Leapdragon 2016 - Aron Hsiao Was Here

Radically empowering individuals in society may be the worst mistake we ever made.  §

There is a deep paradox at the heart of the current liberal order.

  1. We say we want a more just world.

  2. We say that we want to speak truth to power, that we want to empower individuals.

There is this odd presumption that these two things go together. They don’t.

Empowering individuals—which is the full-court press that’s on in technology, in politics, and just about everywhere else—means just that. Giving more power. To individuals. Giving more power to every single person.

What is the nature of this power? The power, of course, to affect the world. The things in the world. The other people in the world.

How on earth do people imagine that to give each and every individual more power to affect the world and the other people in it… is a path to greater justice?

Individuals do bad things. Always have, always will. Hitler existed. Stalin existed. Jack the ripper existed. Rape, insurance fraud, armed robbery, harassment, racist violence—all of these things exist because individuals do them. To empower all individuals is also to empower these individuals.

Widening the sphere of influence that every individual has in the world means widening the sphere of influence that rapers, fraudsters, robbers, and harassers, and racists have. Over things. Over people. That is the meaning of “equalizing the playing field” and “truth to power” and so on.

It means that instead of just being able to reach, influence, and affect ten people, every person can potentially reach, influence, and affect thousands of people. Or millions of people. This is exactly the “promise” and the “goal” of much of what has been done over the last quarter-century in our society, in any number of life domains.

But in principle “equalizing the playing field” between individuals and other individuals means equalizing the relative influence of the white supremacist and the Barack Obama. And in principle “equalizing the playing field” between individuals and institutions means equalizing the relative influence of a single white supremacist and the ACLU. Enabling the speaking of “truth to power” means enabling the speaking of white supremacist screeds to the New York Times. And let’s be honest, the “truth to power” trope isn’t merely about speech. It’s about applauding the efficacy of that speech—its ability to overcome power. It’s about enabling the a single DACA child or a single Stoneman Douglas student to change the world by outflanking a deadlocked congress, sure, but it’s also therefore about enabling a lone white supremacist to outflank the FBI.

It’s hard to argue persuasively that the overall quotient of justice has been increased here; it’s much easier to argue that we’re just including more and more extreme cases to arrive at the same average in the end, but with worse effects along the way.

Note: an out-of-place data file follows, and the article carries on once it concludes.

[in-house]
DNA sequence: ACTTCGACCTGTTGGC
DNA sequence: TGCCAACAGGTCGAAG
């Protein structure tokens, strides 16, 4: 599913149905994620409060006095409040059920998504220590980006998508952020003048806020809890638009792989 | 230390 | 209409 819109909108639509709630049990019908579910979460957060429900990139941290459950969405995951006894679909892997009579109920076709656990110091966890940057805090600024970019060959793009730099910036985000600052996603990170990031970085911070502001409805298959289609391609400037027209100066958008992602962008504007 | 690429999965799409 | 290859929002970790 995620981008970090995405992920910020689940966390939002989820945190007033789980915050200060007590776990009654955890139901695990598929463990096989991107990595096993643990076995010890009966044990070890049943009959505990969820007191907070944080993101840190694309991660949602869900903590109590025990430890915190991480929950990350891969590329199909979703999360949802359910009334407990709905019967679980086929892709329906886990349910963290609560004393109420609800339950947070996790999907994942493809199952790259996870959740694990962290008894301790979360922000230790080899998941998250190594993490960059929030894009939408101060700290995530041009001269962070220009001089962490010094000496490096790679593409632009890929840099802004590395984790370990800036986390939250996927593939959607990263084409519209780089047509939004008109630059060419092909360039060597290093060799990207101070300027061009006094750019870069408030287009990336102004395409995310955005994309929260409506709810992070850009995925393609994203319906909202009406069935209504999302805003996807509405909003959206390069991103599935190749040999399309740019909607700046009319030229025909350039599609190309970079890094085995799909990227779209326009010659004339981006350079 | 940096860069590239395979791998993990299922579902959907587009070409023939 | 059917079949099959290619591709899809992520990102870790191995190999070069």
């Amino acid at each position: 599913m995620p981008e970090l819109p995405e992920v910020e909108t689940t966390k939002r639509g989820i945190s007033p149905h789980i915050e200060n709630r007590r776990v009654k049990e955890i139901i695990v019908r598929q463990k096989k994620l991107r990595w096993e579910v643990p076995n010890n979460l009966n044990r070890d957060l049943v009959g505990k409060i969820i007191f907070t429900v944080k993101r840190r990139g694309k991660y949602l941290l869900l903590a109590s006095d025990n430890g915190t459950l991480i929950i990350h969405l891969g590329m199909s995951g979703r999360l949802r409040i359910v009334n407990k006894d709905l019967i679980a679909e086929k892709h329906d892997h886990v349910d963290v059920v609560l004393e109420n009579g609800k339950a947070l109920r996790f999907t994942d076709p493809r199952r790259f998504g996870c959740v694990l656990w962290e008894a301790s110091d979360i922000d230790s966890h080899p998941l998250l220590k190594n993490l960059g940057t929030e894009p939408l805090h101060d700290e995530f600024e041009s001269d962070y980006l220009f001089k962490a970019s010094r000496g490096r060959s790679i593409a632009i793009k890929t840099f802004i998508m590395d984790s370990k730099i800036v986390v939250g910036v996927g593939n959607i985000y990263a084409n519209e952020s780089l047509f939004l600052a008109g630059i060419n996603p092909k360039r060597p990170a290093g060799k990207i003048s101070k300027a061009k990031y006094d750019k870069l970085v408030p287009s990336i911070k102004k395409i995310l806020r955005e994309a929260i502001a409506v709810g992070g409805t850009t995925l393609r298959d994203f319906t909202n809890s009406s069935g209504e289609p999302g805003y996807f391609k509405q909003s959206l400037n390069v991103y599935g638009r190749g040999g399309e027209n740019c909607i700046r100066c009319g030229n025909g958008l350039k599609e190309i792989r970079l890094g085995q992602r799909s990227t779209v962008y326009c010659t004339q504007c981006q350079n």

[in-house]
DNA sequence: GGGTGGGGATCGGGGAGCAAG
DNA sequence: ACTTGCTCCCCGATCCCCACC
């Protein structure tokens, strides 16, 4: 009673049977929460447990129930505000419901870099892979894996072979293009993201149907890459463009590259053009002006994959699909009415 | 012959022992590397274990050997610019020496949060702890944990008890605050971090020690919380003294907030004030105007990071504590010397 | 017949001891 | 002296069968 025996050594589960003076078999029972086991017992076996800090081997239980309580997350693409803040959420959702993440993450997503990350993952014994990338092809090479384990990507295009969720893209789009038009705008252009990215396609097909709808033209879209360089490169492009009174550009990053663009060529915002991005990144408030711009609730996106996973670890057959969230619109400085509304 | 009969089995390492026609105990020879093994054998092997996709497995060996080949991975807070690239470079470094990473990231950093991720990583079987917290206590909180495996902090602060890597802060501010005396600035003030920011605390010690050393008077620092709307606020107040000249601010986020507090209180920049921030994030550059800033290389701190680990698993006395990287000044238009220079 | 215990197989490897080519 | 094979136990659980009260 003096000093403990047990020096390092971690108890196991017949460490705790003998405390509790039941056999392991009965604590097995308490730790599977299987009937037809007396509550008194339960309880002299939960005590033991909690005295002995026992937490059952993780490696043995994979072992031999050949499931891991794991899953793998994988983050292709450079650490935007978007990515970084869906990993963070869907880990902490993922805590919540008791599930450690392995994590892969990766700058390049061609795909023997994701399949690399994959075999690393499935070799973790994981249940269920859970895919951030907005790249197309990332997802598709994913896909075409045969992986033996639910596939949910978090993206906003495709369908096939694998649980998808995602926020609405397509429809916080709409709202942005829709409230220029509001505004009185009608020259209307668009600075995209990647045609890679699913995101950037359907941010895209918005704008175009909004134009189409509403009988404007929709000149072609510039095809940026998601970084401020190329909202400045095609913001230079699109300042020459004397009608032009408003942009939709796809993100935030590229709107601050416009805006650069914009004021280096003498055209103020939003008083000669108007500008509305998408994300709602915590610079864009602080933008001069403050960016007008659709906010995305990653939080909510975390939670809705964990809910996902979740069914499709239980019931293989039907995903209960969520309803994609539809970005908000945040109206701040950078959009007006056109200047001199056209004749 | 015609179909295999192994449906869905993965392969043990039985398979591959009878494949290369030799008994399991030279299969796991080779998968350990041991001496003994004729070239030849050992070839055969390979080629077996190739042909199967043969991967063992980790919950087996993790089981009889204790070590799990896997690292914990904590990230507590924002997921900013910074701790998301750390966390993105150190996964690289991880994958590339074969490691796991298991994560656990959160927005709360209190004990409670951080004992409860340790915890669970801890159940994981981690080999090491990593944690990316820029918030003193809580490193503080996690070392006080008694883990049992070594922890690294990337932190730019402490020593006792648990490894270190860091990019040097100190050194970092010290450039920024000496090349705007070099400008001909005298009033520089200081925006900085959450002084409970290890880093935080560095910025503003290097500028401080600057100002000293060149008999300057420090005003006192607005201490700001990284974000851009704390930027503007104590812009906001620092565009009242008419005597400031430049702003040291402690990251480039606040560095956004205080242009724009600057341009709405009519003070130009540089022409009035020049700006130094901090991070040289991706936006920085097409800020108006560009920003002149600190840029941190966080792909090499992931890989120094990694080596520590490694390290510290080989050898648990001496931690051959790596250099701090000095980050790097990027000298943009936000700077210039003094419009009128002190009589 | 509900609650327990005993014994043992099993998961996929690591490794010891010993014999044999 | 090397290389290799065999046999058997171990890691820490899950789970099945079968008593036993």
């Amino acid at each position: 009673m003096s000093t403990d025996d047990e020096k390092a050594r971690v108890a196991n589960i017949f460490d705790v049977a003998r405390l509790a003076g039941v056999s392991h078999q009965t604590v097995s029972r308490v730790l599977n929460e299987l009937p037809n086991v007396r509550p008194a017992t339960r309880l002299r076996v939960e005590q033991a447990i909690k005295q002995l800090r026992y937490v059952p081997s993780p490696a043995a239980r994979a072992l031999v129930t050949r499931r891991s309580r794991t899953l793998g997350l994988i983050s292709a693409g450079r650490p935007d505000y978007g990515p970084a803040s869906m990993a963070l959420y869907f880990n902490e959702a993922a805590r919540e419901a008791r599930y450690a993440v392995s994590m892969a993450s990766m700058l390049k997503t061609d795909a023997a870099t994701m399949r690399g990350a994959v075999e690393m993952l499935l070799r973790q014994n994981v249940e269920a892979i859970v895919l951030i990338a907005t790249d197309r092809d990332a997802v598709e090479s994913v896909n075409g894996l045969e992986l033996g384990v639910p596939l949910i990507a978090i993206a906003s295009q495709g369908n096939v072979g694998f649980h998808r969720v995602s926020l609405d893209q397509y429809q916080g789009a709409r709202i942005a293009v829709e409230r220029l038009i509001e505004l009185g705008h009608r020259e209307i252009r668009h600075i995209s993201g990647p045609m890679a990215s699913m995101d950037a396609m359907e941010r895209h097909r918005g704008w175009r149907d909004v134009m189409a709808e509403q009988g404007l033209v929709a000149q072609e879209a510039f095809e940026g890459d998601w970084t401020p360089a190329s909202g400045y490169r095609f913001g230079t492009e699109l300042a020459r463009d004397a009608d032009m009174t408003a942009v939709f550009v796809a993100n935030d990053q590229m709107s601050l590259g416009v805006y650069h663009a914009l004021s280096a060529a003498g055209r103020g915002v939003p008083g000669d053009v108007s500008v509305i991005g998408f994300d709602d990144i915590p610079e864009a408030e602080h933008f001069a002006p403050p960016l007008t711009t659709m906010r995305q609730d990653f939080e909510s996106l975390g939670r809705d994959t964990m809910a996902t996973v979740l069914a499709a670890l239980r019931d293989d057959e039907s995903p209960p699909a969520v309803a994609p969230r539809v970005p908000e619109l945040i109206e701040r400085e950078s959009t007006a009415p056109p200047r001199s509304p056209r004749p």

But I don’t think even that is the case.

Because what’s the response to the quandary outlined above? The response is that it’s not the idea of radically empowering individuals that’s the problem; rather, it is increasingly argued that the fundamental problem is in applying this enablement across the board. Instead, what we ought to do, goes the argument, is empower the only the “right” people, which in common relative measures means disempowering the “wrong” people.

I don’t need to point out that this is where we are today (it is both the essence of the SJW movement and the Radical Right), or that there is little consensus on this point, but rather open, aggressive, oppressive warfare in which every empowered individual is using this empowerment to pursue the disempowerment of the individuals that he or she perceives to be wrong.

Concepts like civility, comity, due process, and basic rights can’t be countenanced when as a mechanical default all individuals are to be empowered to a historically unprecedented degree; this creates a massive risk quotient that must be managed. When you’ve flipped a switch to empower everyone, it becomes an urgent manner to follow immediately behind and to quickly pursue and disempower the dangerous, lest any random individual with bad intentions have the power to blow up the world.

Yet just what “bad intentions” are and what constitutes “blowing up the world” are personal understandings that inhere in the thoughts of the very individuals that we have generally radically empowered.

And around and around we go.

— § —

What all of this isn’t—is justice. In fact, it all makes justice—in any way in which the term has any meaning—if indeed we are able to have collective meanings at all any longer in this state of affairs—completely and entirely impossible.

So I’ll posit this:

Beyond some threshold of empowerment that we have likely crossed, justice is impossible when individuals are generally empowered, and this limitation inheres in the structures of human social life and reality in its most pedestrian sense.

Continuing to ever-increase individual empowerment and the ability to “speak truth to power” only exacerbates the situation and renders justice less and less possible, rather than more and more so.

The solution to our problems is not the empowerment of the individual or the ability to speak truth to power, but rather a general disempowerment (one that applies to all) of the lone individual and a reduction in the reach and efficacy of individual speech.

But this only works if it applies across the board, entirely, to all sides.

And as a result of the unflinchingly and wrongheadedly utopian trajectory outlined above, it would appear that we have likely neutered any machinery by which this could plausibly be accomplished.

We may already be too far slid down too steep a hill to do anything but fall all the way to the bottom.